BRIGHTON, United Kingdom — Alcohol has been used to “numb the pain” for centuries. According to a new study, it also works well at numbing empathy and compassion in people as well. Researchers from the University of Sussex conclude a binge drinker’s brain must try harder to feel empathy.
A series of MRI brain scans show that binge-drinkers display extensive dysfunction across their brains. More specifically, 71 participants had their brains scanned while engaging in a pain perception task. The team classified half of the participants as being binge drinkers.
During the task, participants viewed an image of a limb being injured. Researchers then asked the group to imagine that the limb was either theirs or someone else’s and then estimate how painful the injury would be. Binge drinkers had a much harder time taking on the perspective of another person. It took these participants longer to produce an answer in such scenarios. Also, their MRIs reveal their brains use more “neural resources” to gain any level of empathy.
Conversely, binge drinkers did just fine when it came time to imagine themselves being hurt. So, alcohol doesn’t appear to have an impact on self-preservation.
“I have been studying the effects of drinking excessive alcohol for many years. In that time I have built up a strong body of evidence about the widespread way in which binge-drinking is associated with brain dysfunction in areas supporting self-control and attention. Our aim with the present study was to examine whether binge drinkers show less empathy and their brains show different responses to non-binge drinkers, when they imagine another person in pain,” says Professor Theodora Duka in a university release.
Binge drinkers literally view the world differently
The British team noted a second, more widespread, variety of dysfunction among binge-drinkers as well. These participants showed abnormal, elevated activity in the visual portion of their minds responsible for recognizing body parts.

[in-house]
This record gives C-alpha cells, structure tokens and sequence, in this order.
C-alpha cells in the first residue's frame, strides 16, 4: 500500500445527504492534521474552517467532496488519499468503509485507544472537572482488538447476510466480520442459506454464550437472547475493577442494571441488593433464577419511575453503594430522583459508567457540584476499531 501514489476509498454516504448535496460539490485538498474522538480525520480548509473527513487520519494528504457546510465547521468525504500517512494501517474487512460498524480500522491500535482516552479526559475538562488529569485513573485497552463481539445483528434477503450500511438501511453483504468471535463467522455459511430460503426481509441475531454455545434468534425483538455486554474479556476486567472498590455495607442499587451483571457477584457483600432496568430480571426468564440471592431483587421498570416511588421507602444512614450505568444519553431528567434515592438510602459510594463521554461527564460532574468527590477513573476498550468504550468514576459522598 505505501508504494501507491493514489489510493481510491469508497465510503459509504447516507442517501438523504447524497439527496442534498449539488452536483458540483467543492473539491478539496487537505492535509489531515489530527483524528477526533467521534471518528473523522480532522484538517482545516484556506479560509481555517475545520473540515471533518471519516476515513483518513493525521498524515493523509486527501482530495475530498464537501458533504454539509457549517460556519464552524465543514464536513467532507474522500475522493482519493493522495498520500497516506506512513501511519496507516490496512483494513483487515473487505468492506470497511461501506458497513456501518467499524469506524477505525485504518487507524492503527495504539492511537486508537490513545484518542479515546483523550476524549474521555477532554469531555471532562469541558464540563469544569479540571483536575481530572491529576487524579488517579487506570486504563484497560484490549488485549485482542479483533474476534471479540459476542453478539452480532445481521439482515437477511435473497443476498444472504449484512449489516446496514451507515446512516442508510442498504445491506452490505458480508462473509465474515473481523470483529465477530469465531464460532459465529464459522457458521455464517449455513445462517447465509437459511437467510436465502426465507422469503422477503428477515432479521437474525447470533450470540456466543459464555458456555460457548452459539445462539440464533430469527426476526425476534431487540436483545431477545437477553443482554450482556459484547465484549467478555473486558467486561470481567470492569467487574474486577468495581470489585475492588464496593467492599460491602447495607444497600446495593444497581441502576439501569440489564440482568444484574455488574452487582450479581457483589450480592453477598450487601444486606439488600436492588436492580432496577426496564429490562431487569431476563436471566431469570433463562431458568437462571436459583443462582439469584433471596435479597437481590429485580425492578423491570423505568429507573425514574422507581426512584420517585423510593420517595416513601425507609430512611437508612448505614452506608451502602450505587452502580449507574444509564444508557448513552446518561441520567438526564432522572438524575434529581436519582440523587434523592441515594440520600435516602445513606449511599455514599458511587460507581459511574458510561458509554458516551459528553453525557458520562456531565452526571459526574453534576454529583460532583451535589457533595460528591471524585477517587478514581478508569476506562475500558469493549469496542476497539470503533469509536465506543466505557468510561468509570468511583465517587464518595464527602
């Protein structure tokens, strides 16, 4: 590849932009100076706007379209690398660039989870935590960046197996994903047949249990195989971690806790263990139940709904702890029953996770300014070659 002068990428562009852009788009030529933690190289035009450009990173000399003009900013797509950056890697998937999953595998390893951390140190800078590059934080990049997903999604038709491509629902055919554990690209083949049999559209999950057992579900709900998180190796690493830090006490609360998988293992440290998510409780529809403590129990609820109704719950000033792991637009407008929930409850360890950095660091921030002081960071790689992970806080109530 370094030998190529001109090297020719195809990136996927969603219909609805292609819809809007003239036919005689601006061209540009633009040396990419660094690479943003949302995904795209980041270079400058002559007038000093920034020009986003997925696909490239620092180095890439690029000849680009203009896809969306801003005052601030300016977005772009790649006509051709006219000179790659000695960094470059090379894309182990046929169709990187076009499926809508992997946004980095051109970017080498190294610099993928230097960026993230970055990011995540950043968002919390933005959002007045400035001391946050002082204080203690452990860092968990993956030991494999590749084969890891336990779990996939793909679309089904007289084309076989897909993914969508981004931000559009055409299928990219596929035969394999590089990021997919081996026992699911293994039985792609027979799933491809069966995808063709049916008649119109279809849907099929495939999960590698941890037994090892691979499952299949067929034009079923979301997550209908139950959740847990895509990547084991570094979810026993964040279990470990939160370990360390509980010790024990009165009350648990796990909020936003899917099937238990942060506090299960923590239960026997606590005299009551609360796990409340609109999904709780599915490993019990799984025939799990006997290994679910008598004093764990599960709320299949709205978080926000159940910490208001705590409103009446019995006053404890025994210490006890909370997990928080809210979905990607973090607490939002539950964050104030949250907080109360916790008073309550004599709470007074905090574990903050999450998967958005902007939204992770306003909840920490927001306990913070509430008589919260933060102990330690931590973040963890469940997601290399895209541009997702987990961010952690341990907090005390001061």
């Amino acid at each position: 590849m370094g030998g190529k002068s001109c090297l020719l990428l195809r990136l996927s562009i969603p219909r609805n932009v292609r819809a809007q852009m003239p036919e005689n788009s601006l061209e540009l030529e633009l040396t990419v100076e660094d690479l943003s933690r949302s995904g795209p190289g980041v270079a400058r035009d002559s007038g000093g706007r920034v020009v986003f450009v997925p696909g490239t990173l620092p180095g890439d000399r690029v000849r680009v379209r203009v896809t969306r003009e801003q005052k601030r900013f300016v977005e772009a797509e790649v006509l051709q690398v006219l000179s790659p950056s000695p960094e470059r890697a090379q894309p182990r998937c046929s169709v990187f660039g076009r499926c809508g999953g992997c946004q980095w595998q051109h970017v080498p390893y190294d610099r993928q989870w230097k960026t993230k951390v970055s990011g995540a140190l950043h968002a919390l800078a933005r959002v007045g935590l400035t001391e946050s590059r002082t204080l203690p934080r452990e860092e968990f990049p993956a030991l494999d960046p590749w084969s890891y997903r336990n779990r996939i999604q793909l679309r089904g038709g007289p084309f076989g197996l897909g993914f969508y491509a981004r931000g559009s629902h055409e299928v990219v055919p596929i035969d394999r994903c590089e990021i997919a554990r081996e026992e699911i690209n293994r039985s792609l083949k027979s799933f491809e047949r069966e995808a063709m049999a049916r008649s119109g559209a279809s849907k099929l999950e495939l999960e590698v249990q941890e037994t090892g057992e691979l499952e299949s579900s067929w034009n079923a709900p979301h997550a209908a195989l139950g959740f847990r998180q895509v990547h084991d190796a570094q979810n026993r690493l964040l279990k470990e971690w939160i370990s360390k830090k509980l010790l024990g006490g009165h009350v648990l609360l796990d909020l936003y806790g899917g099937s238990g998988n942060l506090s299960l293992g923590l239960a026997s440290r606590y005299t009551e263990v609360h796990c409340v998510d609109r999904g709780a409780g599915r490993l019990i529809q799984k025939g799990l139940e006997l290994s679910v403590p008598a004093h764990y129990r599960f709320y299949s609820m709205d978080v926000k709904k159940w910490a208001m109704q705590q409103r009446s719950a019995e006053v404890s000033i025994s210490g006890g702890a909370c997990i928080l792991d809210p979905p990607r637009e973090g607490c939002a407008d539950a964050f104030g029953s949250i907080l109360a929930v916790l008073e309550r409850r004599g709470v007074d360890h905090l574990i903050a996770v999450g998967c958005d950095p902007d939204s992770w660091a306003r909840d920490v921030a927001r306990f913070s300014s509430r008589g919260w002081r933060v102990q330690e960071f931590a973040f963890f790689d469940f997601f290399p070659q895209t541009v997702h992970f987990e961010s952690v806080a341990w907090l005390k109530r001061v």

“Reduced empathy in binge drinkers may facilitate drinking as it can blunt the perception of suffering of self or others during a drinking session. We have shown with this study that dysfunction associated with binge drinking is even more extensive than previously known. A region of the brain called the Fusiform Body Area associated with recognition of body parts showed hyperactivity in binge-drinkers in a situation in which feelings of empathy are experienced,” Professor Duka adds.
“Our results are quite surprising. Our data show that binge drinkers need to work harder to feel empathy for other people in pain. They need to use more resources in terms of higher brain activity than non-binge drinkers. What this means in everyday life is that people who binge drink might struggle to perceive the pain of others as easily as non-binge drinkers do,” concludes Dr. Charlotte Rae from the School of Psychology at the University of Sussex.
“It’s not that binge drinkers feel less empathy – it’s just that they have to put more brain resource into being able to do so. However, under certain circumstances when resources become limited, binge drinkers may struggle to engage in an empathic response to others.”
The study is published in NeuroImage: Clinical.